Pharmacotherapeutic group: antiparasitic products, insecticides and repellents ATCvet code: QP53AX17
Imidacloprid, 1-(6-Chloro-3-pyridylmethyl)-N-nitro-imidazolidin-2-ylideneamine is an ectoparasiticide belonging to a new group of chloronicotinyl compounds. Chemically, it is more accurately described as a chloronicotinyl nitroguanidine.
The pharmacological properties of imidacloprid are novel. The substance has a high affinity for the nicotinergic acetylcholine receptors in the post-synaptic region of the central nervous system (CNS). The ensuing inhibition of cholinergic transmission in insects results in paralysis and death. Due to the weak nature of the interaction with mammalian nicotinergic receptor sites and the postulated poor penetration through the blood/brain barrier in mammals, it has virtually no effect on the mammalian CNS. The minimal pharmacological activity in mammals is supported by safety studies involving systemic administration of sub-lethal doses to rabbits, mice and rats.
In further studies, in addition to the adulticide flea efficacy of imidacloprid, a larvicidal flea efficacy in the surroundings of the treated cat or dog has been demonstrated. Larval stages in the cat’s and dog's surroundings are killed following contact with a treated animal.
Oral studies in the rat show imidacloprid to be absorbed rapidly from the gastro-intestinal tract. Almost complete absorption (95%) occurs within 48 hours. Peak plasma concentrations are observed within 2.5 hours following administration. Tissue distribution is also rapid with the lowest levels recorded in the brain. The active ingredient undergoes extensive metabolism with only 10-16% remaining as parent compound. Almost complete (96%) elimination occurs within 48 hours, approximately 75% being removed by the kidneys and 21% with the faeces.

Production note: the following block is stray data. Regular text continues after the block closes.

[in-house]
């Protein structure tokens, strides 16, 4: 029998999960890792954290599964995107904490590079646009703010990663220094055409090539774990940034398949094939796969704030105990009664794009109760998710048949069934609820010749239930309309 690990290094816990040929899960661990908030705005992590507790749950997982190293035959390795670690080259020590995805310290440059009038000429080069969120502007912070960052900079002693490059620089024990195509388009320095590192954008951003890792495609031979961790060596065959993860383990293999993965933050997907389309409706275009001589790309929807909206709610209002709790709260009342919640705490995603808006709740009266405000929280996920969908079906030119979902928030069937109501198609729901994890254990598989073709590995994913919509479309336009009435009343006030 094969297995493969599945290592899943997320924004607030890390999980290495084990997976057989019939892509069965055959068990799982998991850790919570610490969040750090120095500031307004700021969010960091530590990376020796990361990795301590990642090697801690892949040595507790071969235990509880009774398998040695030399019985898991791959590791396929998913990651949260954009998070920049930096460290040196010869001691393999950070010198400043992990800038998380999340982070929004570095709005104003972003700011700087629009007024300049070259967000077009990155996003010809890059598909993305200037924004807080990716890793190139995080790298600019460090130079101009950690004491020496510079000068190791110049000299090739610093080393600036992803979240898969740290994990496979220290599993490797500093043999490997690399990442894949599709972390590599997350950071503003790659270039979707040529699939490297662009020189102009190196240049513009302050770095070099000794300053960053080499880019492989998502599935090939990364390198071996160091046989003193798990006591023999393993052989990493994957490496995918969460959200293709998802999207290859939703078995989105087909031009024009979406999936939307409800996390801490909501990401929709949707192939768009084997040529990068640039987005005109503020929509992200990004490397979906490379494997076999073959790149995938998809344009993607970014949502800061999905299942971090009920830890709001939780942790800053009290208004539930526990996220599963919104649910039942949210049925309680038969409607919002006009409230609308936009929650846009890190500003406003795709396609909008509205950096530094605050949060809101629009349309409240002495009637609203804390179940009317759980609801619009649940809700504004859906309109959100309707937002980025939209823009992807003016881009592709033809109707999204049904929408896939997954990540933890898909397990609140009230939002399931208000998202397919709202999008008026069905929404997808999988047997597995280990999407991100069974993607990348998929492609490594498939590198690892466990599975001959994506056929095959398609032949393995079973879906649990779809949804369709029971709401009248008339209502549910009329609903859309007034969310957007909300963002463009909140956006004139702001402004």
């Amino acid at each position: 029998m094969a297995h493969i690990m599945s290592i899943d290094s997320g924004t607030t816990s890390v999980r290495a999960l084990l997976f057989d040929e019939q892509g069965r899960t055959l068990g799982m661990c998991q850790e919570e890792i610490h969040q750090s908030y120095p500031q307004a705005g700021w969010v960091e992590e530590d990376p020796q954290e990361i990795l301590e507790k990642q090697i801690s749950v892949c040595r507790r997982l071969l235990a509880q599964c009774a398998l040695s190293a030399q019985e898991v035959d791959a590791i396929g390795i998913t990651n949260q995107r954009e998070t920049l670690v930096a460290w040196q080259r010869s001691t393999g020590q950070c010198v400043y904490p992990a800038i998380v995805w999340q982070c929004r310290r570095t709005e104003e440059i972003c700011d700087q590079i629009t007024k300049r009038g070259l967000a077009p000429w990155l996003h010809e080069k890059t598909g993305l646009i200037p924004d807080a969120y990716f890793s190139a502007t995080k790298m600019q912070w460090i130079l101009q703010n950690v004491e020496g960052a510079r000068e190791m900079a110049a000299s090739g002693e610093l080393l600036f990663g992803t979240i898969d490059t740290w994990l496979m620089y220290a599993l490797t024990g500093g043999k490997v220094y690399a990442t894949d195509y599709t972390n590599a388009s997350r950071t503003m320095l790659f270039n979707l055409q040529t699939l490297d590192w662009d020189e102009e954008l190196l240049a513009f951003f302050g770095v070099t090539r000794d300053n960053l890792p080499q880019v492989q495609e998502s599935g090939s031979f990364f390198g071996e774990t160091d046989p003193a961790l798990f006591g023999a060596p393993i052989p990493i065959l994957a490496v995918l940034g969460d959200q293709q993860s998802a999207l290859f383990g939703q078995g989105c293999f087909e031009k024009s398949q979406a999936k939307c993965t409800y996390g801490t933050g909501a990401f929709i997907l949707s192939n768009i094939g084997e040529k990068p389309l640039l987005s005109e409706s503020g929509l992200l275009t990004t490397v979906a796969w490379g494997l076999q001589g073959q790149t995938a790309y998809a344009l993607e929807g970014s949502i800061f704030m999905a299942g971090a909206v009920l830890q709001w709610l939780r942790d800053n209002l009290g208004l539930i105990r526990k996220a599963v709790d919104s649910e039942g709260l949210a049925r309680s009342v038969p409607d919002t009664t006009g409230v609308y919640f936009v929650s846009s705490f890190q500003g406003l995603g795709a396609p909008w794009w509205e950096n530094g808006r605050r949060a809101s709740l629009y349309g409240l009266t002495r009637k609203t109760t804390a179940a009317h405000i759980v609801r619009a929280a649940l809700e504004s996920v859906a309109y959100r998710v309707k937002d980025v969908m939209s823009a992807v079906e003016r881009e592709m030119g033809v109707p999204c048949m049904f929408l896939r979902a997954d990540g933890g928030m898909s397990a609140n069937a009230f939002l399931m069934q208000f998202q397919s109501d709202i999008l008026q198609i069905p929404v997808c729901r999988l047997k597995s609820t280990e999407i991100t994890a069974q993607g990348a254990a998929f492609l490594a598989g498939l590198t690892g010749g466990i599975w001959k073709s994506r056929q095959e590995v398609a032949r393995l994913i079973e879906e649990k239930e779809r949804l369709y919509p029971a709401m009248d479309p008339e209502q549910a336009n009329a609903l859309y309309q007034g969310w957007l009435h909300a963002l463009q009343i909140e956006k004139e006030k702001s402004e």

The solution is indicated for cutaneous administration. Following topical application, the product is quickly distributed over the animal. Acute dermal studies in the rat and target animal overdose and serum kinetic studies have established that systemic absorption is very low, transient and not relevant for clinical efficacy. This has been further demonstrated by a study in which fleas were not killed after having fed on previously treated animals once the animal’s skin and fur had been cleaned of all active material.